Image credit: JAXA/NASA
The origin of life on Earth is a mystery, arising roughly four billion years ago with the first cells forming in the primordial soup. There are currently many circulating theories and debates taking place within the scientific community, but we still have yet to form a complete answer. Now, a new study published in Frontiers in Microbiology may be able to provide some insight.
“Some think that life is very rare and happened only once in the Universe, while others think that life can happen on every suitable planet. If panspermia is possible, life must exist much more often than we previously thought,” says Dr. Akihiko Yamagishi, a professor at Tokyo University of Pharmacy and Life Sciences and principal investigator of the Tanpopo space mission.
Panspermia refers to a theory in which microscopic life-forms, such as spores, can survive the vacuum of space and migrate between planets, seeding life throughout the universe. The theory is controversial, and so far no conclusive evidence has been put forth in the scientific literature to prove it is in fact true.
As part of the Japanese Tanpopo mission, Yamagishi and his team tested the ability of a radioresistant bacteria called Deinococcus to survive in space by placing dried aggregates outside the International Space Station (ISS).
Deinococcus is an extremophilic bacteria and thrives in conditions that would be impossible for carbon-based life. It’s name means “strange berry that withstands radiation” and in addition to being able to survive cold, dehydration, vacuum, and acid, it is one of the most radiation-resistant bacteria known — surviving radiation levels 3,000 times higher than would kill a human — and even has an entry in the Guinness Book of Records. Scientists believe that Deinococcus could prove useful in cleaning up toxic waste, and, as is the case in the current study, testing life’s ability to thrive in extreme environments.
The inspiration for the Tanpopo mission arose in 2018, when Yamagishi and his team were searching for microbes in the upper atmosphere and found Deinococcal bacteria floating 12 km above the surface of Earth. This sparked the question: Could this bacteria survive long enough in space to support the possibility of panspermia?
To test this hypothesis, the team subjected bacterial samples of different thickness to the harsh conditions of space for one to three years, comparing these to control samples kept on Earth, as well as inside the space station.
They found that cell pellets with a thickness of 0.5 mm or greater showed survival similar to that of the ground controls. While bacteria on the surface died, it created a protective layer that allowed bacteria inside the aggregate to survive.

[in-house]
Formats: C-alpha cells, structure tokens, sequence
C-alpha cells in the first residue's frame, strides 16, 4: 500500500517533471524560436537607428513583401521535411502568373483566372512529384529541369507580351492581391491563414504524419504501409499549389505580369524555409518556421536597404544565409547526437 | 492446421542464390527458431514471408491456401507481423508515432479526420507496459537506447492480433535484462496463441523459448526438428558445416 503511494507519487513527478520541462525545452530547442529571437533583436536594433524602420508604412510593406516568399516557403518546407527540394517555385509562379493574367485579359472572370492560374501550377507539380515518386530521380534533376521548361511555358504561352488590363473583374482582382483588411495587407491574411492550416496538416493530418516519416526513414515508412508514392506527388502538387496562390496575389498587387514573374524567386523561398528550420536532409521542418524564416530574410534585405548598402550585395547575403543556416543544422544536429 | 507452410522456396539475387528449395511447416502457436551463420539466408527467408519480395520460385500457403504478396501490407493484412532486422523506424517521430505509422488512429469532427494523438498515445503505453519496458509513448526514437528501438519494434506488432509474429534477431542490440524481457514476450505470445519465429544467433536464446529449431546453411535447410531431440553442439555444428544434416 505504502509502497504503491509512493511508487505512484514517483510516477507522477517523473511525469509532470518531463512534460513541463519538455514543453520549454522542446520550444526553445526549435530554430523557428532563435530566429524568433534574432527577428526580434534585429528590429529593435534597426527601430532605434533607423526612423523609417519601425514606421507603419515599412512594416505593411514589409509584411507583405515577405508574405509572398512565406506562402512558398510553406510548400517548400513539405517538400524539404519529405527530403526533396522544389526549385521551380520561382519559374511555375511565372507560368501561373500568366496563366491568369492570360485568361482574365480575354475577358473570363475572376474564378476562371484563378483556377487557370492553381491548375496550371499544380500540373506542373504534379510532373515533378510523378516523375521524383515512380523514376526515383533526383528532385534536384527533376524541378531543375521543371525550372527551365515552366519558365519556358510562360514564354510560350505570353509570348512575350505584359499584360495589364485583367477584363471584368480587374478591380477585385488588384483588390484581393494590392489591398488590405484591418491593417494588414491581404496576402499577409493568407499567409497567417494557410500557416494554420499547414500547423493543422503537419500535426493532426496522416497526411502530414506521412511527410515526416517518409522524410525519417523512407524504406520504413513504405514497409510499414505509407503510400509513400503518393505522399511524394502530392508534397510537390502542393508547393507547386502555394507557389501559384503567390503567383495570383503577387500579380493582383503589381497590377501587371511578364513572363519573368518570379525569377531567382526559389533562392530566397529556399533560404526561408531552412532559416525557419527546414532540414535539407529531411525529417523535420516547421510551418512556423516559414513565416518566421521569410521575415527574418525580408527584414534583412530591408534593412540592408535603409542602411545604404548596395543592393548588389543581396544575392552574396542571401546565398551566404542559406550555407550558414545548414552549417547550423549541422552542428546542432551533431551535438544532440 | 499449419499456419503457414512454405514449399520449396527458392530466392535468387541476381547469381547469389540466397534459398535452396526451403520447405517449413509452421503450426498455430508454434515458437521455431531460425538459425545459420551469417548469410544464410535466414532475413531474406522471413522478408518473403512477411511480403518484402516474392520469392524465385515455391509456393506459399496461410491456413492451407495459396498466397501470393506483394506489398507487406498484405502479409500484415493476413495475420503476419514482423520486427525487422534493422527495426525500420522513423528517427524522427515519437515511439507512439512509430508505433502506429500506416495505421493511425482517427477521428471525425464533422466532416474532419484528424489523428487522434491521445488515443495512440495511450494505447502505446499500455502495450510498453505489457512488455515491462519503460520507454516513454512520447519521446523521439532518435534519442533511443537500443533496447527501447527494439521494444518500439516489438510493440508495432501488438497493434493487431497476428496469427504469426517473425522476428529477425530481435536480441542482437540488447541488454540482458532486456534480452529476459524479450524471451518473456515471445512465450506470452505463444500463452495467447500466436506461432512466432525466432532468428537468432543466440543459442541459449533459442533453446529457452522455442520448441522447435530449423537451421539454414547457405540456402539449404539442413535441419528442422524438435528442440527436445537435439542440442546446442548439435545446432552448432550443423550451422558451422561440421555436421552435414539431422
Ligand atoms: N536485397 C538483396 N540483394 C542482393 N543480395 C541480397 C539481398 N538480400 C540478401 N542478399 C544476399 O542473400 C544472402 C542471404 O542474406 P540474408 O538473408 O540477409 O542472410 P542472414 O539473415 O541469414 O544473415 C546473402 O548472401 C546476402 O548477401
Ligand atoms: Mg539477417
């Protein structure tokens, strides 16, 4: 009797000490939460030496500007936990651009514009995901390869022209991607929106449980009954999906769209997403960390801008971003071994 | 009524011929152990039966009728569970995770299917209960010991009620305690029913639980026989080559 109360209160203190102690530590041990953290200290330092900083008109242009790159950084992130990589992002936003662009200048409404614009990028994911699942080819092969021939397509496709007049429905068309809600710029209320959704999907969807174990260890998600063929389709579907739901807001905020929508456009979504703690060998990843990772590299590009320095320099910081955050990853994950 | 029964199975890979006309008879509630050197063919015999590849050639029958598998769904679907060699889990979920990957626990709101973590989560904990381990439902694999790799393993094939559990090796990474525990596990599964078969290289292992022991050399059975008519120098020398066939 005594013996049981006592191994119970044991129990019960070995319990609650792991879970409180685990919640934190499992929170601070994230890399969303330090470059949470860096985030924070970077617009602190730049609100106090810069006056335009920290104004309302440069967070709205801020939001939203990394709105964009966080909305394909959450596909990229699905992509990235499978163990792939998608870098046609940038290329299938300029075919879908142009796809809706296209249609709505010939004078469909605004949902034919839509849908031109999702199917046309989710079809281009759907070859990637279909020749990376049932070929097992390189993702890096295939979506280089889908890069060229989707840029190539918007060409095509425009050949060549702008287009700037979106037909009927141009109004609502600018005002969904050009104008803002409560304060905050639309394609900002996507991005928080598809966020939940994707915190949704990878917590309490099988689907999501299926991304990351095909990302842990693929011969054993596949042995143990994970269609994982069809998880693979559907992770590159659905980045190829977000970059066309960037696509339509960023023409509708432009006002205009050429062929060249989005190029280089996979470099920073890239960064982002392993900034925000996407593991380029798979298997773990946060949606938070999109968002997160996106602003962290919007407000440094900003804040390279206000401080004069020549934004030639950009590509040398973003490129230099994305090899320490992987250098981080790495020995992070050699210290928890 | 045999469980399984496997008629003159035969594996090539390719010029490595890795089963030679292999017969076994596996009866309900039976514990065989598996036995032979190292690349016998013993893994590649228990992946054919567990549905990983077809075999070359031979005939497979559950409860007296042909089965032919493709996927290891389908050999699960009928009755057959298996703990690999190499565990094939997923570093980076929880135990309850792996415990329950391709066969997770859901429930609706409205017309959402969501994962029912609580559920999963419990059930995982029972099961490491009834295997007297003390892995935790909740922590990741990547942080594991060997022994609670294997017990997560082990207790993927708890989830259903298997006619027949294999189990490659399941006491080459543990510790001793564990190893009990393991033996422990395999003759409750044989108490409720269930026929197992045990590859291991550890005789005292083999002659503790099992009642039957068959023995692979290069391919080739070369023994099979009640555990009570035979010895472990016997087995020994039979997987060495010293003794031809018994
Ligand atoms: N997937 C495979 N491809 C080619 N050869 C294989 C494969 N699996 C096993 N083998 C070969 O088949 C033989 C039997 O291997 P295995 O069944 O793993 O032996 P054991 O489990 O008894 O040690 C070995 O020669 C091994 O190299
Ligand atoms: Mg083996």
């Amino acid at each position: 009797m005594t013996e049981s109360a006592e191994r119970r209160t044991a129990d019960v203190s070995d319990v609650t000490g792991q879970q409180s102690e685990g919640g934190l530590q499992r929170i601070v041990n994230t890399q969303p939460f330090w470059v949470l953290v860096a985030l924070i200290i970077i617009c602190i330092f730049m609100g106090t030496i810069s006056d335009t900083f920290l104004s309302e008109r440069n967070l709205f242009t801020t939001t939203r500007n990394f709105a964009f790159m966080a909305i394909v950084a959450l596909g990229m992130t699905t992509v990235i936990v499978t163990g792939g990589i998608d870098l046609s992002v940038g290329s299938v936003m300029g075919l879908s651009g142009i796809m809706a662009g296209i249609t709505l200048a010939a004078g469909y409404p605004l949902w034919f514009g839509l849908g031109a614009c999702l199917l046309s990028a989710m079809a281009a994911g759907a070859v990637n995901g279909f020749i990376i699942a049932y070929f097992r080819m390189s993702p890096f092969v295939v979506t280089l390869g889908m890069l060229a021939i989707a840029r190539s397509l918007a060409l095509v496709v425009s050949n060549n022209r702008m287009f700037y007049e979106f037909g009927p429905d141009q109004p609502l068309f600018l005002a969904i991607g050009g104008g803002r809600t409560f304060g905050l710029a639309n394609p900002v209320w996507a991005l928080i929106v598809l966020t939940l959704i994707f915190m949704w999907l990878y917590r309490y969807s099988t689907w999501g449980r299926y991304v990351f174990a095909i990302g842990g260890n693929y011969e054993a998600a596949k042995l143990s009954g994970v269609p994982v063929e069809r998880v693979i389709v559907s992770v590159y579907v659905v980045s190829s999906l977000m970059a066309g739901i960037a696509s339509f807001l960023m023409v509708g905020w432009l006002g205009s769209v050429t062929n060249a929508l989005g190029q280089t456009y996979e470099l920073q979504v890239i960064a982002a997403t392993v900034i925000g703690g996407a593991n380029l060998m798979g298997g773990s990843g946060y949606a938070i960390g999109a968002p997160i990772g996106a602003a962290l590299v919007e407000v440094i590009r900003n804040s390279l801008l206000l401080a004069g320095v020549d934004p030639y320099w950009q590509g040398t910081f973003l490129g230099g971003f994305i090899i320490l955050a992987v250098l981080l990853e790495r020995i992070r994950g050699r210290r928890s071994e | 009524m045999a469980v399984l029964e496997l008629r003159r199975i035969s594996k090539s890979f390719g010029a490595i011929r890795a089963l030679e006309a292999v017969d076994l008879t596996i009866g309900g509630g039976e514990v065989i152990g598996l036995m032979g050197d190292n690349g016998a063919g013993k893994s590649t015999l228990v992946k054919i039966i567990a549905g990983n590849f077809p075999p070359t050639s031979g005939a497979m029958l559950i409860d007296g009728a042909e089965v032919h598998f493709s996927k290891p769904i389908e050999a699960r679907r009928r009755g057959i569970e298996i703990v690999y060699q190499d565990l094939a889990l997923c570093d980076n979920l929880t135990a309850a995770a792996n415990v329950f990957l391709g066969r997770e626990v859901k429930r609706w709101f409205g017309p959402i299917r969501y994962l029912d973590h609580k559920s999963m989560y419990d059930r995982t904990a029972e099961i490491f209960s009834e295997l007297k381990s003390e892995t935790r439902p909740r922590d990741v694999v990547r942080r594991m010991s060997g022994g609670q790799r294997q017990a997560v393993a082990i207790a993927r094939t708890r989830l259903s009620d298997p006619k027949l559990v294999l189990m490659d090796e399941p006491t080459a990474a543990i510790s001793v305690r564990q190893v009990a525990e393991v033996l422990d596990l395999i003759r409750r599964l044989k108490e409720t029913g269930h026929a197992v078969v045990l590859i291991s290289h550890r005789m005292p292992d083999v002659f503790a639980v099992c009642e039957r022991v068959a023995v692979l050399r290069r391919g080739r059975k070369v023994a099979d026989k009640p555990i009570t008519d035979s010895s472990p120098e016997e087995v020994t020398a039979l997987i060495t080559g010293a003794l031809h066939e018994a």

The bacterial sample inside the space station surprisingly showed reduced survival compared to the ground controls after 3 years of exposure, which the team attributes to differences in humidity, and other unknown factors. Not being able to keep the aggregates dry might have led to oxidative stress in the bacteria and differing survival rates.
Using their data, the team estimates that the bacteria aggregates could survive between 15 and 45 years on the ISS in low Earth orbit, and allowed them to extrapolate that a colony of 1 mm diameter could potentially survive eight years in outer space.
“The results suggest that radioresistant Deinococcus could survive during the travel from Earth to Mars and vice versa, which is several months or years in the shortest orbit,” says Yamagishi. This could lead to false positives for life on Mars, with bacteria potentially being brought from Earth on future missions.
This study provides the best estimate for bacteria survival in space to date, with previous experiments focusing on the concept of lithopanspermia, in which microorganisms are transported through space on meteorites. This new evidence for the survival of free bacterial colonies in the form of aggregates has resulted in a new term, “massapanspermia”.
“Collectively, these results support the possibility of microbial cell aggregates as an ark for interplanetary transfer of microbes within several years,” wrote the authors. “While we are one step closer to proving panspermia is possible, the microbe transfer also depends on other processes such as ejection and landing, during which the survival of bacteria still needs to be assessed.”
Reference: Yuko Kawaguchi, et al., DNA Damage and Survival Time Course of Deinococcal Cell Pellets During 3 Years of Exposure to Outer Space, Frontiers in Microbiology (2020. DOI: 10.3389/fmicb.2020.02050